• And finally, speaking of and re-reads, they are ALSO doing the re-read/analyze thing with Robert Jordan's The Wheel of Time series, in preparation for the release of book 12 in Nov. '09. You know from my left sidebar how addicted I am to these books! This re-read is going at a much faster pace that the Tolkien one though (there are many more books to get through). The conversation in the comments is fantastic - I'm loving it!
That's all for now. Happy linking!

Monday, January 26, 2009

The Purpose of the Past

The Purpose of the Past:
Reflections on the Uses of History

by Gordon S. Wood
8 cassettes

Ok, I give up. I’ve made it through about 3 cassettes and I just can’t take it anymore! I thought this book would be very interesting, but alas, it is just about putting me to sleep on the way to and from work.

The book is a collection of essay-length book reviews of non-fiction history books written by Wood over the past 20 years for Publishers Weekly and The New York Review of Books. As I understand it, his goal is to show how history can be used and misused by historians. Sounds like it could be interesting, right? I mean, as a blogger, I LIVE for book reviews! And I love non-fiction and history books so, for me, this should be a match made in heaven. Not so much.

The biggest problem for me is that I found it all incredibly boring. Wood gives in depth analysis of the books he’s reviewing, critiques the authors methods, explains opposing schools of historical thought, and cites numerous examples of supporting or contradicting evidence. Most of the time I was completely lost. And bored. As with (almost) all my audio books, this one came from the library ... and back it will go as soon as possible.

It has been about a year since I’ve had to abandon a book and now I’m doing it twice in a month (more about the other one coming soon).

A Modest Proposal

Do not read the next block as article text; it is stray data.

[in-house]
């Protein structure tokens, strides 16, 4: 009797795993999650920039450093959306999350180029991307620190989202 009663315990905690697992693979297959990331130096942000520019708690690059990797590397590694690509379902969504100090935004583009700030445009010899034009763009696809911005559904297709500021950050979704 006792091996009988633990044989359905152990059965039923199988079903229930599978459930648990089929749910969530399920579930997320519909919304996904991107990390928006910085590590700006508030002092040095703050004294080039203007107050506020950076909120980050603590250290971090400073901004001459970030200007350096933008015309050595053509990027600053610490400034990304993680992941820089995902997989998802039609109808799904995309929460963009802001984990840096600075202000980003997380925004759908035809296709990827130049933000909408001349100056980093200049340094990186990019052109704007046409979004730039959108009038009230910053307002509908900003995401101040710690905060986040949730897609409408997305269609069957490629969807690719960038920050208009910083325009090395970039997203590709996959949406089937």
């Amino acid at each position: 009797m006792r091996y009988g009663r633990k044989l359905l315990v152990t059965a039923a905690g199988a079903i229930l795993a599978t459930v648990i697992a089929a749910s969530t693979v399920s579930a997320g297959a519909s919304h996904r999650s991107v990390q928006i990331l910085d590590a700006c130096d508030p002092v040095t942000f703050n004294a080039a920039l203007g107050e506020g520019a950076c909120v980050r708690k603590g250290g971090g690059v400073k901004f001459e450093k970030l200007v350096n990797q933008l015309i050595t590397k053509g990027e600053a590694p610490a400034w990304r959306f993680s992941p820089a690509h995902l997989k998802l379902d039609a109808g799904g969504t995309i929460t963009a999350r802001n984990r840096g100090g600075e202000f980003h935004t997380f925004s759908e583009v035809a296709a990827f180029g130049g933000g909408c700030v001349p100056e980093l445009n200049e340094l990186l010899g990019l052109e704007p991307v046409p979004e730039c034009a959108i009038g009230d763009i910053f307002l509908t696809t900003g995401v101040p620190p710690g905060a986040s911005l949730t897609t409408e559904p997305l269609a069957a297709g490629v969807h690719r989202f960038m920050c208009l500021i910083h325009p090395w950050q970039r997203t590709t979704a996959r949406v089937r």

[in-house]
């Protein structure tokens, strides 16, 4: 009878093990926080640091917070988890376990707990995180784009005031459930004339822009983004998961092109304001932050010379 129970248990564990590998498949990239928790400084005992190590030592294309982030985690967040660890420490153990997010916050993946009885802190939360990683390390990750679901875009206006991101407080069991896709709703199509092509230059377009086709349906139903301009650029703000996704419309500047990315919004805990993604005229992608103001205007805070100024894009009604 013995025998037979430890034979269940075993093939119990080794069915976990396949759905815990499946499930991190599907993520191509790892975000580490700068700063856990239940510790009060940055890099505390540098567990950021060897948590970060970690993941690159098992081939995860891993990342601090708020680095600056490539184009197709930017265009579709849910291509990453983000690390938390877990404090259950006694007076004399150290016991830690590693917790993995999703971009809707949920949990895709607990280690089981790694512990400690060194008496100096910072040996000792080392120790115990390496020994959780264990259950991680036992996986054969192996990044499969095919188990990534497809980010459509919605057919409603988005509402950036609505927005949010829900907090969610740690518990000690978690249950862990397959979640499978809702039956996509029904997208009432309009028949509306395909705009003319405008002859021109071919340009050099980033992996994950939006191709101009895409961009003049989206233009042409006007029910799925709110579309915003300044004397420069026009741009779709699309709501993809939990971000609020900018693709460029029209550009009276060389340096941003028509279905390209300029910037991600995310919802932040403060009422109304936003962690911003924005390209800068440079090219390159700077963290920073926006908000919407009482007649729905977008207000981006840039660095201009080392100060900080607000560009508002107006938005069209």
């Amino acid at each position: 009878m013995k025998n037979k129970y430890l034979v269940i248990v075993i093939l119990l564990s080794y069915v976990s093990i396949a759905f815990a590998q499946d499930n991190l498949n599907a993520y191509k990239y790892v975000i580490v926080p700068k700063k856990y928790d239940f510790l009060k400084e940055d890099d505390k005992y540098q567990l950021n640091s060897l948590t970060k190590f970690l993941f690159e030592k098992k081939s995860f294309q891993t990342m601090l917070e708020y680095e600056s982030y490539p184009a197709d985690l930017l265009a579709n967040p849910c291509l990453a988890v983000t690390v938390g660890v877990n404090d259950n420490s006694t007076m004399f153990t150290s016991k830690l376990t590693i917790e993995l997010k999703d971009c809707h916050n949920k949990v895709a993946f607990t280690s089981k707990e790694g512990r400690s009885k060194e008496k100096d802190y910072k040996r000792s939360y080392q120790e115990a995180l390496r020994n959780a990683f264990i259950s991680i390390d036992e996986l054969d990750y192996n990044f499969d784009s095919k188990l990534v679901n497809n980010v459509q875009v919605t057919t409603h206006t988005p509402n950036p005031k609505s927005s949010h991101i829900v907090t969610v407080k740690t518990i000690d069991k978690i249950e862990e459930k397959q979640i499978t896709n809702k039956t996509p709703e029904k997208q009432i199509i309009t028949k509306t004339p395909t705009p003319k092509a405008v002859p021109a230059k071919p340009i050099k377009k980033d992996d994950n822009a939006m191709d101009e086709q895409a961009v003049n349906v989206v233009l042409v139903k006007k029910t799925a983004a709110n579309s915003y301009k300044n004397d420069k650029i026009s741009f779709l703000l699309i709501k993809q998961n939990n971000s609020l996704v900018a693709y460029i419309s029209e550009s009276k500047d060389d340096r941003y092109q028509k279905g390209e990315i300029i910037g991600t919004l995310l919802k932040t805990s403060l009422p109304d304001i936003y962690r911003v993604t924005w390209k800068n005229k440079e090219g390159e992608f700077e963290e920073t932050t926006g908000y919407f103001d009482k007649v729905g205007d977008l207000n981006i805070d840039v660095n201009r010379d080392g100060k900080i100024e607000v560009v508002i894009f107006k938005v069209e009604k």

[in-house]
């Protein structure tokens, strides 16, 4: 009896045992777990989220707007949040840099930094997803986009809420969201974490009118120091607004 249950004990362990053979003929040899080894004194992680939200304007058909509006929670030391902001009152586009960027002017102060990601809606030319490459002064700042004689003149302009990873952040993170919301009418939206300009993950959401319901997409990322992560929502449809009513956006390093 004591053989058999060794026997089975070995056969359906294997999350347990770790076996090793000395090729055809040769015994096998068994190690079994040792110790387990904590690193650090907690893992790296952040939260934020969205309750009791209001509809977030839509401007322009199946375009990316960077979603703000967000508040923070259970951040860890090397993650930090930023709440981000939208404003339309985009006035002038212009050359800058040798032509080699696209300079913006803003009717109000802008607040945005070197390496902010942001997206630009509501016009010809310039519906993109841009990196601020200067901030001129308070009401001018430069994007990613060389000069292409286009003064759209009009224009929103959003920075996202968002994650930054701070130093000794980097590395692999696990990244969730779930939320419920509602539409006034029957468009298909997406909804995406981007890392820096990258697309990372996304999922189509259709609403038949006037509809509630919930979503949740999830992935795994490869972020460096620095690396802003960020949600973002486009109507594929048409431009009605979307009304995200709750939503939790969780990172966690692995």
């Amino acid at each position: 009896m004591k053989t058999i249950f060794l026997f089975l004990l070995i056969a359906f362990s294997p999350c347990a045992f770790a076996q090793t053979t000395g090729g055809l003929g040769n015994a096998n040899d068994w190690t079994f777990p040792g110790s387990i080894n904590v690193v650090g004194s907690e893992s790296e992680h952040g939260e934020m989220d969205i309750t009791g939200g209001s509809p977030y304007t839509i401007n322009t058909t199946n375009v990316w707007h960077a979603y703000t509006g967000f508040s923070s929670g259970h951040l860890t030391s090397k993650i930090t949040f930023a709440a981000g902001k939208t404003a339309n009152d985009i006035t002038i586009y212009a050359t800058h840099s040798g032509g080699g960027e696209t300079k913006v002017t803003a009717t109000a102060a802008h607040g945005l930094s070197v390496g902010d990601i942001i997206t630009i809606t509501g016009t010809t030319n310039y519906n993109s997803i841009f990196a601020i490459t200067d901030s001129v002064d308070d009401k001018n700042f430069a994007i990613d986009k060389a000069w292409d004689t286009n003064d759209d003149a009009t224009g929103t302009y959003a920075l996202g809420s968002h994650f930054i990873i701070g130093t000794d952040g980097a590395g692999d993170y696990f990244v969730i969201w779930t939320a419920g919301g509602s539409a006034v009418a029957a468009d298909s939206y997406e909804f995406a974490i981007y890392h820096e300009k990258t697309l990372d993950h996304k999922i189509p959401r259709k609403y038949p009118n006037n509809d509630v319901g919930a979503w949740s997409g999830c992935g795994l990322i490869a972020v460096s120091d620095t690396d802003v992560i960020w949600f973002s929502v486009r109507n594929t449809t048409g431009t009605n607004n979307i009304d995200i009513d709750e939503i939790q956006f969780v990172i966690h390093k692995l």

A Modest Proposal
by Dr. Jonathan Swift

Originally published in 1729
8 pages

Hmm … not exactly sure what to say about this. In fact, I’m going to suggest that you hop over to Rebecca Read’s review and read before you continue reading this post. She does a great job of analyzing this satirical essay. Had it not been for the fact that I read her review a while back, I would have been completely confused when I read this essay.

~ Ok, I’ll assume you’ve read her review and are back now. ~

I picked this up because it is on the 1,001 Books list and because it is very short. I’d like to know WHY it is on the list though. Is it because it is such a good example of satire? Maybe, but I still found it decidedly unpleasant.

In this essay Swift proposes to solve Ireland’s population and economic problems in the following manner:

A portion of all babies will, at age 1, be sold for food. Their parents would sell them willingly, because they would have enough children to feed/clothe already and because they would get a decent sum of money for their infant. The buyers would be the wealthy who would then serve the meat as a delicacy. This solves the problems of overpopulation (especially Catholic overpopulation) and begging, and also puts money back into the economy.

Yeah, like I said, decidedly unpleasant. Without Rebecca’s review in my mind, I would have been completely disgusted with this essay. As it is, I still didn’t like it at all.

If you didn’t listen to me before, I do suggest you go over and read Rebecca’s review. She’s makes a lot more sense than I do on this one.

Friday, January 23, 2009

Update and Questions ...

*** A Helpful Blogging Pal, and an Update ***

When I was complaining about not having time to finish the 1% Well Read Challenge last week, Amanda helpfully pointed out that there are several short stories I could read instead of the lengthy books on my list. Yeah - now I won’t have to fail the challenge!

By the end of February I only need to read three other selections (plus finish the two I’m currently reading). Here’s what I chose:

  • A Modest Proposal, by Jonathan Swift
  • The Pit and the Pendulum, by Edgar Allan Poe
  • The Fall of the House of Usher, by Edgar Allan Poe

I’ve been meaning to read the Poe works for quite some time. And since this month is Poe’s 200th birthday, the timing couldn’t be better!

*** A Question, or Several ***

This question occurred to me today: Does anyone know WHY these particular 1,001 books made the list? I think that the book about the list claims that you can trace the development of the modern novel from the earliest books on the list to the most recent, but I’m not sure about that. What have you heard?